Have you ever stopped to think your next breakthrough product may be right under your nose? Or that ‘local’ could go very global with the right development support and customer-needs tailoring?
As a proud resident of Appleton, Wisconsin, I recently took a look at the
surprisingly rich history of invention and innovation in my hometown and surrounding Fox Valley. Granted, this region is one of the most
patent-rich parts of the Midwest largely due to the intense patenting activities of consumer products companies like Kimberly-Clark Corp. (which usually gets more patents each year than MIT!) and Georgia-Pacific.
Still, I imagine that there are many inventive and innovative people working everywhere, but possibly not being recognized. Here are just a few of the innovations that have come from my small region (population under 200,000 people). The important thing to keep in mind is not just how these were patented, but how they were commercialized. Perhaps it will spark some ideas for you, too.
1. Carbonless paper and a host of innovations related to microcapsules applied to paper. Appleton Paper helped lead the way, developing the coating processes that allowed microcapsules to be applied to paper at high speed without crushing them. Recently Procter & Gamble licensed
Appleton’s encapsulation technology to apply long-lasting fragrance in microcapsules to laundry via Downy laundry sheets. Numerous innovative applications remain to be developed.
2. Cellucotton or creped tissue paper: the absorbent paper wadding material used as a wound dressing and then as the basis for Kotex feminine care products, invented by Ernst Mahler of Kimberly-Clark Corporation. This also led to Kleenex facial tissue and numerous related innovations, including anti-viral tissue, many innovations in processing and packaging, and eventually soft uncreped tissue (with about 50 patents protecting this significant advance in technology, the basis now for several leading products)
3. High performance disposable diapers were invented in the Fox Valley. Key innovations include the use of superabsorbent polymers to increase absorbency and a variety of structures for reducing leakage and improving comfort.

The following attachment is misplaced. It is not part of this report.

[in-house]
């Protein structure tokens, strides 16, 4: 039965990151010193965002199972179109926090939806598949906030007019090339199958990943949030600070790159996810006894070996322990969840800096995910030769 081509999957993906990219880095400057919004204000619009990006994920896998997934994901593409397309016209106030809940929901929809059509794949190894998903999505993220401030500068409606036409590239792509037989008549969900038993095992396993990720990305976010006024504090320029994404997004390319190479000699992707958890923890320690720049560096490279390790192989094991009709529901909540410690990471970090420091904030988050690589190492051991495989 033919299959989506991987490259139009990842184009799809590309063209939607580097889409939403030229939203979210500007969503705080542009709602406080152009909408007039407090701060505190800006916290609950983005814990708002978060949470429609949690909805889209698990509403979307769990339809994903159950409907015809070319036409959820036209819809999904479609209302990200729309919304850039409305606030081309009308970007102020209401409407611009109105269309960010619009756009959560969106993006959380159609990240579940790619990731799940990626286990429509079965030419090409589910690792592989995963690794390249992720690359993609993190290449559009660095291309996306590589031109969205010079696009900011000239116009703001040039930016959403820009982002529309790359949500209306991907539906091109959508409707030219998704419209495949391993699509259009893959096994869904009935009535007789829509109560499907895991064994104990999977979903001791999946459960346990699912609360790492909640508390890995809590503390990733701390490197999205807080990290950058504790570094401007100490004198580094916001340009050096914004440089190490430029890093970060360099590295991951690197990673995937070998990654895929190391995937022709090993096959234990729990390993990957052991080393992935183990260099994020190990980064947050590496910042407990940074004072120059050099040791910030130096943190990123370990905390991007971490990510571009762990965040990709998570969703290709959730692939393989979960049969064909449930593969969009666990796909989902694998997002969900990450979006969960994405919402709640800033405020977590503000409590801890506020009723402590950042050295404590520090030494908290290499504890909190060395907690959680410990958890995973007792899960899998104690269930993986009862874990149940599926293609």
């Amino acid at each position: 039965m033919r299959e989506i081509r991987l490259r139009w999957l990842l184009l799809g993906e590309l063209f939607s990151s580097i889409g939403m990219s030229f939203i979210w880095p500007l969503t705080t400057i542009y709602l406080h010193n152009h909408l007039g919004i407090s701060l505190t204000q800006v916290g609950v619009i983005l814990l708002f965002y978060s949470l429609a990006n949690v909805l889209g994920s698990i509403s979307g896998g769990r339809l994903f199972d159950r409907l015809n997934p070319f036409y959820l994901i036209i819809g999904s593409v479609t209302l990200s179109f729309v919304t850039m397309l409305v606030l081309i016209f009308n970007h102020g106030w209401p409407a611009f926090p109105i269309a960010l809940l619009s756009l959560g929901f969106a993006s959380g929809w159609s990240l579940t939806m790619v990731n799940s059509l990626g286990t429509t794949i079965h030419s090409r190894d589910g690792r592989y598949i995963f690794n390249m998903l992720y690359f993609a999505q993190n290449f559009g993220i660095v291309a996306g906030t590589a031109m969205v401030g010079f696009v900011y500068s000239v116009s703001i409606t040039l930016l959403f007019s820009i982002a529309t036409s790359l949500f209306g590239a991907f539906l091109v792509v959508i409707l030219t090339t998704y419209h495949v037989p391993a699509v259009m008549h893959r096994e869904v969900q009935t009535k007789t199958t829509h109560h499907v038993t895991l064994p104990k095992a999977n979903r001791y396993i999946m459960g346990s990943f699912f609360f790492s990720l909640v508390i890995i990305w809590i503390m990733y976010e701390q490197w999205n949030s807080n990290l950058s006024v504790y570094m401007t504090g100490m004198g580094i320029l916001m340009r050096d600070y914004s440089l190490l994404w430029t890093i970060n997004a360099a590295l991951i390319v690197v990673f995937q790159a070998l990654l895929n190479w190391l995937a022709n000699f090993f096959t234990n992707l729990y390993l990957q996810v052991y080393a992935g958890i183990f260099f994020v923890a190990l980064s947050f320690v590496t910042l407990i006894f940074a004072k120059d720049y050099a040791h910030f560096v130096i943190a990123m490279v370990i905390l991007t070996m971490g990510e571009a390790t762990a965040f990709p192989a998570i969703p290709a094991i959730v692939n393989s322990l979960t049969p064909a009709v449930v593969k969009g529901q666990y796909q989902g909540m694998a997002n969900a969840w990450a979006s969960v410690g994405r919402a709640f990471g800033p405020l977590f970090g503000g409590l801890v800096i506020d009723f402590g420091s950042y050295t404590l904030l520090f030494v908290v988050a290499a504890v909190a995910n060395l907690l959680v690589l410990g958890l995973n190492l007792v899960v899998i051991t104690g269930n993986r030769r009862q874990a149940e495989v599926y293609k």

4. The world’s first test-tube tree, a triploid quaking aspen, cloned by Dr. Lawson Winton in April of 1969 at the Institute of Paper Chemistry. Genetic engineering of trees is now the basis for some of the world’s largest suppliers of renewable fiber, such as Fibria of Brazil.
5. “Packaging Container for Microwave Popcorn Popping,” by Tim Bohrer, Tom Pawlowski and Richard Brown of Fort James Corp., now Georgia-Pacific. This patent series led to development of the first microwaveable popcorn package which ensured more kernels would pop and that the package would expand to accommodate the popped corn. The invention was a huge success selling over a billion units per year in North America. The chemical deactivation technology also led to patented processes for products used by Kraft, Heinz, Ore-Ida, ConAgra, and others.
6. LiveYearbook. This is a startup company that is inventing new ways to provide long-lasting, dynamic yearbooks at low cost for schools and organizations. They were the first IT company and first Northeastern WI company to win the Governor¹s Business Prize Award (2010). The programming for this concept is being done here in the Fox Valley.
7. The famous enMotion® paper towel dispenser, the one that automatically delivers towel by waving your hands in front of it, was developed in Neenah by a Georgia-Pacific team.
8. A variety of papermaking advances have their origins in the valley, including Georgia Pacific’s foam-based tissue forming technology that was commercialized in France and novel fabrics for papermaking from Kimberly-Clark, Appleton Wire (now Albany International), and Asten Johnson.
9. Some of the most valuable advances in nonwoven textiles and fabrics came from Fox Valley inventors working for Kimberly-Clark Corp. This includes the foundation for many of the laminated fabrics that are used in medical gowns and other health care products, the soft webs used in diapers and many other products, stretchable nonwovens, and polymer-paper fiber composites.
So take a look both inside your company and your community, perhaps sponsor a talent search or innovation challenge. You never know — mining for innovation talent might unearth the next big thing! At the very least you will be giving your local economy a boost by creating opportunities.
Cheryl Perkins is chair of CoDev 2015. Check out CoDev2015: Launching Products and Businesses with Partners, Customers & Ecosystems, to be held February 9 – 11, 2015 in Scottsdale, AZ.